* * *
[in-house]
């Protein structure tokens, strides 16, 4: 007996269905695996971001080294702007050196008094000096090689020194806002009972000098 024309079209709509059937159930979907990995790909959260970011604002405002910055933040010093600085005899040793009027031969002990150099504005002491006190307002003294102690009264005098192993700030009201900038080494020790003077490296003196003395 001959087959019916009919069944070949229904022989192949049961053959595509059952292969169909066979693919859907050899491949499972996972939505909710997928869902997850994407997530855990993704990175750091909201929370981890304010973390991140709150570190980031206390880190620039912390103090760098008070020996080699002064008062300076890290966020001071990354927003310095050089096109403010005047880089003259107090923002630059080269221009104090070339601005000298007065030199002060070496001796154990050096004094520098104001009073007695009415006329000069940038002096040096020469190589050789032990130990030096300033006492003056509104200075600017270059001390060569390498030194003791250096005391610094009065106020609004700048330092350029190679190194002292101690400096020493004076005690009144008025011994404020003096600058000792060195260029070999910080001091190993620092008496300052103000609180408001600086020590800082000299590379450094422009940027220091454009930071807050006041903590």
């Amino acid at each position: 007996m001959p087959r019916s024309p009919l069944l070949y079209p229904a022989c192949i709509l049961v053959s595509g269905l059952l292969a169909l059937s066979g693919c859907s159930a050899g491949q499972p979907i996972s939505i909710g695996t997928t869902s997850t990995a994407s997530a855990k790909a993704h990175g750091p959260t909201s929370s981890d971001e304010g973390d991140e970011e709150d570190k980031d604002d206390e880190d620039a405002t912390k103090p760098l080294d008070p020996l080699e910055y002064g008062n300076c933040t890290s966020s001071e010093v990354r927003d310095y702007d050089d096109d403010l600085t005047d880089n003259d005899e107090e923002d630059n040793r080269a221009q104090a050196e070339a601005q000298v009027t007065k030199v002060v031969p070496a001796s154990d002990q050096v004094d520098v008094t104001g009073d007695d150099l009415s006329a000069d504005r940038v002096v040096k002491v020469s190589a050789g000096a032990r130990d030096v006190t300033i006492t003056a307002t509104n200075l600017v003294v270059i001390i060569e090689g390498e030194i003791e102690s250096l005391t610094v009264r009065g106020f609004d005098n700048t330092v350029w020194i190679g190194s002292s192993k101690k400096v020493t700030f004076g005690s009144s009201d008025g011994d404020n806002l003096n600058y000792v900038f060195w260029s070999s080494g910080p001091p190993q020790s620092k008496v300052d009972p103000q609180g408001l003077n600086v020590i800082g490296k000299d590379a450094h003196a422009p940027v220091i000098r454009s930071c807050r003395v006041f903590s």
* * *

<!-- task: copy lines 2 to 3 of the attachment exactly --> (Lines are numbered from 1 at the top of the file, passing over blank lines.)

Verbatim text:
């Protein structure tokens, strides 16, 4: 007996269905695996971001080294702007050196008094000096090689020194806002009972000098 024309079209709509059937159930979907990995790909959260970011604002405002910055933040010093600085005899040793009027031969002990150099504005002491006190307002003294102690009264005098192993700030009201900038080494020790003077490296003196003395 001959087959019916009919069944070949229904022989192949049961053959595509059952292969169909066979693919859907050899491949499972996972939505909710997928869902997850994407997530855990993704990175750091909201929370981890304010973390991140709150570190980031206390880190620039912390103090760098008070020996080699002064008062300076890290966020001071990354927003310095050089096109403010005047880089003259107090923002630059080269221009104090070339601005000298007065030199002060070496001796154990050096004094520098104001009073007695009415006329000069940038002096040096020469190589050789032990130990030096300033006492003056509104200075600017270059001390060569390498030194003791250096005391610094009065106020609004700048330092350029190679190194002292101690400096020493004076005690009144008025011994404020003096600058000792060195260029070999910080001091190993620092008496300052103000609180408001600086020590800082000299590379450094422009940027220091454009930071807050006041903590």
């Amino acid at each position: 007996m001959p087959r019916s024309p009919l069944l070949y079209p229904a022989c192949i709509l049961v053959s595509g269905l059952l292969a169909l059937s066979g693919c859907s159930a050899g491949q499972p979907i996972s939505i909710g695996t997928t869902s997850t990995a994407s997530a855990k790909a993704h990175g750091p959260t909201s929370s981890d971001e304010g973390d991140e970011e709150d570190k980031d604002d206390e880190d620039a405002t912390k103090p760098l080294d008070p020996l080699e910055y002064g008062n300076c933040t890290s966020s001071e010093v990354r927003d310095y702007d050089d096109d403010l600085t005047d880089n003259d005899e107090e923002d630059n040793r080269a221009q104090a050196e070339a601005q000298v009027t007065k030199v002060v031969p070496a001796s154990d002990q050096v004094d520098v008094t104001g009073d007695d150099l009415s006329a000069d504005r940038v002096v040096k002491v020469s190589a050789g000096a032990r130990d030096v006190t300033i006492t003056a307002t509104n200075l600017v003294v270059i001390i060569e090689g390498e030194i003791e102690s250096l005391t610094v009264r009065g106020f609004d005098n700048t330092v350029w020194i190679g190194s002292s192993k101690k400096v020493t700030f004076g005690s009144s009201d008025g011994d404020n806002l003096n600058y000792v900038f060195w260029s070999s080494g910080p001091p190993q020790s620092k008496v300052d009972p103000q609180g408001l003077n600086v020590i800082g490296k000299d590379a450094h003196a422009p940027v220091i000098r454009s930071c807050r003395v006041f903590s």